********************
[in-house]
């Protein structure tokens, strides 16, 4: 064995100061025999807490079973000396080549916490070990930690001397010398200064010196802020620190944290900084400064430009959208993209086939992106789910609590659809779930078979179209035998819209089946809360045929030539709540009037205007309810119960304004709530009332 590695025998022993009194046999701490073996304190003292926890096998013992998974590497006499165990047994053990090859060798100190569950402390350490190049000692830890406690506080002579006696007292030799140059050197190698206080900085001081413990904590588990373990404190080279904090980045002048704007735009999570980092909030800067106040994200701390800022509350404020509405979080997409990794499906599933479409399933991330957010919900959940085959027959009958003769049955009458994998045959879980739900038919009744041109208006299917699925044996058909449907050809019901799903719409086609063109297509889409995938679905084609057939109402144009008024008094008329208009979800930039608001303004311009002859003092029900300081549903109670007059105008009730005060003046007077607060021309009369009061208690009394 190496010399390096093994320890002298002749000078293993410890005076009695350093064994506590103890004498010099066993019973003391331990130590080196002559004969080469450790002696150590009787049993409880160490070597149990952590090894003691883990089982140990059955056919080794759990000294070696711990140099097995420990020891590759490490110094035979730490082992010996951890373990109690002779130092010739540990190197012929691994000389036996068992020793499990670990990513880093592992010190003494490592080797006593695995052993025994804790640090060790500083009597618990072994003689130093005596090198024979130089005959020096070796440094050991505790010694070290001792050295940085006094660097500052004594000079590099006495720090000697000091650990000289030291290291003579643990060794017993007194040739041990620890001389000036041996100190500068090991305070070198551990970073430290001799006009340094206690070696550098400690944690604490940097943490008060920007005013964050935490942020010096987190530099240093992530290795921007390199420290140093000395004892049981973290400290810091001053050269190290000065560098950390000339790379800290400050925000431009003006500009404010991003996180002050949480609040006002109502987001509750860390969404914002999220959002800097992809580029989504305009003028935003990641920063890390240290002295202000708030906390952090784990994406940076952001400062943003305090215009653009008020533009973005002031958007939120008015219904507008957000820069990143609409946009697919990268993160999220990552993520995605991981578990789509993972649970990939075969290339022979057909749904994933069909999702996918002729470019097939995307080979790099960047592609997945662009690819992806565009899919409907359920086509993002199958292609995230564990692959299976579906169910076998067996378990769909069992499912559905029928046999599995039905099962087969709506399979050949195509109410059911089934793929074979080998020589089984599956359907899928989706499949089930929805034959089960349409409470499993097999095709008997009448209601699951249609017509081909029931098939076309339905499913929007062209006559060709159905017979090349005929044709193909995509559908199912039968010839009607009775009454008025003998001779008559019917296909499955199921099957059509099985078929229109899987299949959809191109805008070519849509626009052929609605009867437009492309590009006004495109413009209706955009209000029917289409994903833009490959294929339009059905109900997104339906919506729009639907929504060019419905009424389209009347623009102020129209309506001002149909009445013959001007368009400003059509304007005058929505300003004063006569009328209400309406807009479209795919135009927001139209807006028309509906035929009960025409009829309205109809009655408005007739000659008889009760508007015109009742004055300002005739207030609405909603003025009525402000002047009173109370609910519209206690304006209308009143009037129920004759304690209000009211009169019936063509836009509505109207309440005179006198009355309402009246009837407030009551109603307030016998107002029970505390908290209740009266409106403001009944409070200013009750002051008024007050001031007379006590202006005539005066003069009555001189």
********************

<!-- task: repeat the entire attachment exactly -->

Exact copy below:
[in-house]
């Protein structure tokens, strides 16, 4: 064995100061025999807490079973000396080549916490070990930690001397010398200064010196802020620190944290900084400064430009959208993209086939992106789910609590659809779930078979179209035998819209089946809360045929030539709540009037205007309810119960304004709530009332 590695025998022993009194046999701490073996304190003292926890096998013992998974590497006499165990047994053990090859060798100190569950402390350490190049000692830890406690506080002579006696007292030799140059050197190698206080900085001081413990904590588990373990404190080279904090980045002048704007735009999570980092909030800067106040994200701390800022509350404020509405979080997409990794499906599933479409399933991330957010919900959940085959027959009958003769049955009458994998045959879980739900038919009744041109208006299917699925044996058909449907050809019901799903719409086609063109297509889409995938679905084609057939109402144009008024008094008329208009979800930039608001303004311009002859003092029900300081549903109670007059105008009730005060003046007077607060021309009369009061208690009394 190496010399390096093994320890002298002749000078293993410890005076009695350093064994506590103890004498010099066993019973003391331990130590080196002559004969080469450790002696150590009787049993409880160490070597149990952590090894003691883990089982140990059955056919080794759990000294070696711990140099097995420990020891590759490490110094035979730490082992010996951890373990109690002779130092010739540990190197012929691994000389036996068992020793499990670990990513880093592992010190003494490592080797006593695995052993025994804790640090060790500083009597618990072994003689130093005596090198024979130089005959020096070796440094050991505790010694070290001792050295940085006094660097500052004594000079590099006495720090000697000091650990000289030291290291003579643990060794017993007194040739041990620890001389000036041996100190500068090991305070070198551990970073430290001799006009340094206690070696550098400690944690604490940097943490008060920007005013964050935490942020010096987190530099240093992530290795921007390199420290140093000395004892049981973290400290810091001053050269190290000065560098950390000339790379800290400050925000431009003006500009404010991003996180002050949480609040006002109502987001509750860390969404914002999220959002800097992809580029989504305009003028935003990641920063890390240290002295202000708030906390952090784990994406940076952001400062943003305090215009653009008020533009973005002031958007939120008015219904507008957000820069990143609409946009697919990268993160999220990552993520995605991981578990789509993972649970990939075969290339022979057909749904994933069909999702996918002729470019097939995307080979790099960047592609997945662009690819992806565009899919409907359920086509993002199958292609995230564990692959299976579906169910076998067996378990769909069992499912559905029928046999599995039905099962087969709506399979050949195509109410059911089934793929074979080998020589089984599956359907899928989706499949089930929805034959089960349409409470499993097999095709008997009448209601699951249609017509081909029931098939076309339905499913929007062209006559060709159905017979090349005929044709193909995509559908199912039968010839009607009775009454008025003998001779008559019917296909499955199921099957059509099985078929229109899987299949959809191109805008070519849509626009052929609605009867437009492309590009006004495109413009209706955009209000029917289409994903833009490959294929339009059905109900997104339906919506729009639907929504060019419905009424389209009347623009102020129209309506001002149909009445013959001007368009400003059509304007005058929505300003004063006569009328209400309406807009479209795919135009927001139209807006028309509906035929009960025409009829309205109809009655408005007739000659008889009760508007015109009742004055300002005739207030609405909603003025009525402000002047009173109370609910519209206690304006209308009143009037129920004759304690209000009211009169019936063509836009509505109207309440005179006198009355309402009246009837407030009551109603307030016998107002029970505390908290209740009266409106403001009944409070200013009750002051008024007050001031007379006590202006005539005066003069009555001189």